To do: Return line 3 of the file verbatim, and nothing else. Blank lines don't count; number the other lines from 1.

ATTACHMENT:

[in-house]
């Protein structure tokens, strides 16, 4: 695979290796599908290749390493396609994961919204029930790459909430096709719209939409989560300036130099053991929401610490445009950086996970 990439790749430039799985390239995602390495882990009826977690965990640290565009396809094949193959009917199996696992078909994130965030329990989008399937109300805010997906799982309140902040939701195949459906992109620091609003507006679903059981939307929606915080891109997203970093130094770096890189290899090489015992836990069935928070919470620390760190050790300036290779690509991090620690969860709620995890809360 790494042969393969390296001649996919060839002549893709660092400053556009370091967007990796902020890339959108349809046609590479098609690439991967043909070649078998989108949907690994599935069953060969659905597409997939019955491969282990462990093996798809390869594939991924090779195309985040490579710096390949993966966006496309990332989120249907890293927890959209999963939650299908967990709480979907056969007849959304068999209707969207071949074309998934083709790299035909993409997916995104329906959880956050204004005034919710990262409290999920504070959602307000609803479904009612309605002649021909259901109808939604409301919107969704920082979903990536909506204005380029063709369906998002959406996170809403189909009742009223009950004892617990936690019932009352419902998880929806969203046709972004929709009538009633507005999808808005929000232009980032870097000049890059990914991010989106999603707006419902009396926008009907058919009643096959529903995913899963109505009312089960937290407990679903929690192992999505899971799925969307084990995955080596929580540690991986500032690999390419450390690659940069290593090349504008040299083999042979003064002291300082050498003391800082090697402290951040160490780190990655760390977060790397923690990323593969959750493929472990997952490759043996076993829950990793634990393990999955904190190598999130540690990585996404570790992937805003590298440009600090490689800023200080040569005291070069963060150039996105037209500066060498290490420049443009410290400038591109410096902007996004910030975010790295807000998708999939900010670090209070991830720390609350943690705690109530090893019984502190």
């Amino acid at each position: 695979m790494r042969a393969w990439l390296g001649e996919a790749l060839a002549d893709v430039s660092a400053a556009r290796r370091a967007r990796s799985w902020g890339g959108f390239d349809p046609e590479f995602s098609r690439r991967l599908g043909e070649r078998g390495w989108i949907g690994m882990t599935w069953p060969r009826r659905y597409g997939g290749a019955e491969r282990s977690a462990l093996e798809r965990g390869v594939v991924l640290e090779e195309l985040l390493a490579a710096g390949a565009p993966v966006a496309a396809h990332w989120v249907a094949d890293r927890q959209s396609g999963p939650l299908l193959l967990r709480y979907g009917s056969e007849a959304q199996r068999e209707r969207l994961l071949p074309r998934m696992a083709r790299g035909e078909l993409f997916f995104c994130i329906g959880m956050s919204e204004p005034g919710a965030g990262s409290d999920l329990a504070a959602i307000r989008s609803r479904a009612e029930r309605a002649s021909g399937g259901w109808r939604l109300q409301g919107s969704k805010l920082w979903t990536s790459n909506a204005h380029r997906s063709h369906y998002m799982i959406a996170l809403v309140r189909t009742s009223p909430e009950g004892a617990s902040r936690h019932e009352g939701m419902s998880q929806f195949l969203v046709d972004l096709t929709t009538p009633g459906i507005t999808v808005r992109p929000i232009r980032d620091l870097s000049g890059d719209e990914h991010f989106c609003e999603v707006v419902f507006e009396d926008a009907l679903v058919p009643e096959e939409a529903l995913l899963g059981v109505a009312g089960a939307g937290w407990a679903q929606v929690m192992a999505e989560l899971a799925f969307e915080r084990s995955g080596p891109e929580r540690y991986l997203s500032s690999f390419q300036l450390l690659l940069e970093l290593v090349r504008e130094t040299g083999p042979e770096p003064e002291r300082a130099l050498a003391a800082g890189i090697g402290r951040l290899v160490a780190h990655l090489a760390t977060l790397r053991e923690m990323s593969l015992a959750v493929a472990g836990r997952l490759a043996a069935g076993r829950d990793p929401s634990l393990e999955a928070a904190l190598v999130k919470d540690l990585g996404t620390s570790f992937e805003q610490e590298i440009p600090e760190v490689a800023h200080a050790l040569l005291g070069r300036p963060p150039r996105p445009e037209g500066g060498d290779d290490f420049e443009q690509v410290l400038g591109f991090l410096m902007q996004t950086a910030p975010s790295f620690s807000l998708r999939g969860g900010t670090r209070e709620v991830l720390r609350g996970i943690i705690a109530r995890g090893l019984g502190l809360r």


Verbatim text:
């Amino acid at each position: 695979m790494r042969a393969w990439l390296g001649e996919a790749l060839a002549d893709v430039s660092a400053a556009r290796r370091a967007r990796s799985w902020g890339g959108f390239d349809p046609e590479f995602s098609r690439r991967l599908g043909e070649r078998g390495w989108i949907g690994m882990t599935w069953p060969r009826r659905y597409g997939g290749a019955e491969r282990s977690a462990l093996e798809r965990g390869v594939v991924l640290e090779e195309l985040l390493a490579a710096g390949a565009p993966v966006a496309a396809h990332w989120v249907a094949d890293r927890q959209s396609g999963p939650l299908l193959l967990r709480y979907g009917s056969e007849a959304q199996r068999e209707r969207l994961l071949p074309r998934m696992a083709r790299g035909e078909l993409f997916f995104c994130i329906g959880m956050s919204e204004p005034g919710a965030g990262s409290d999920l329990a504070a959602i307000r989008s609803r479904a009612e029930r309605a002649s021909g399937g259901w109808r939604l109300q409301g919107s969704k805010l920082w979903t990536s790459n909506a204005h380029r997906s063709h369906y998002m799982i959406a996170l809403v309140r189909t009742s009223p909430e009950g004892a617990s902040r936690h019932e009352g939701m419902s998880q929806f195949l969203v046709d972004l096709t929709t009538p009633g459906i507005t999808v808005r992109p929000i232009r980032d620091l870097s000049g890059d719209e990914h991010f989106c609003e999603v707006v419902f507006e009396d926008a009907l679903v058919p009643e096959e939409a529903l995913l899963g059981v109505a009312g089960a939307g937290w407990a679903q929606v929690m192992a999505e989560l899971a799925f969307e915080r084990s995955g080596p891109e929580r540690y991986l997203s500032s690999f390419q300036l450390l690659l940069e970093l290593v090349r504008e130094t040299g083999p042979e770096p003064e002291r300082a130099l050498a003391a800082g890189i090697g402290r951040l290899v160490a780190h990655l090489a760390t977060l790397r053991e923690m990323s593969l015992a959750v493929a472990g836990r997952l490759a043996a069935g076993r829950d990793p929401s634990l393990e999955a928070a904190l190598v999130k919470d540690l990585g996404t620390s570790f992937e805003q610490e590298i440009p600090e760190v490689a800023h200080a050790l040569l005291g070069r300036p963060p150039r996105p445009e037209g500066g060498d290779d290490f420049e443009q690509v410290l400038g591109f991090l410096m902007q996004t950086a910030p975010s790295f620690s807000l998708r999939g969860g900010t670090r209070e709620v991830l720390r609350g996970i943690i705690a109530r995890g090893l019984g502190l809360r």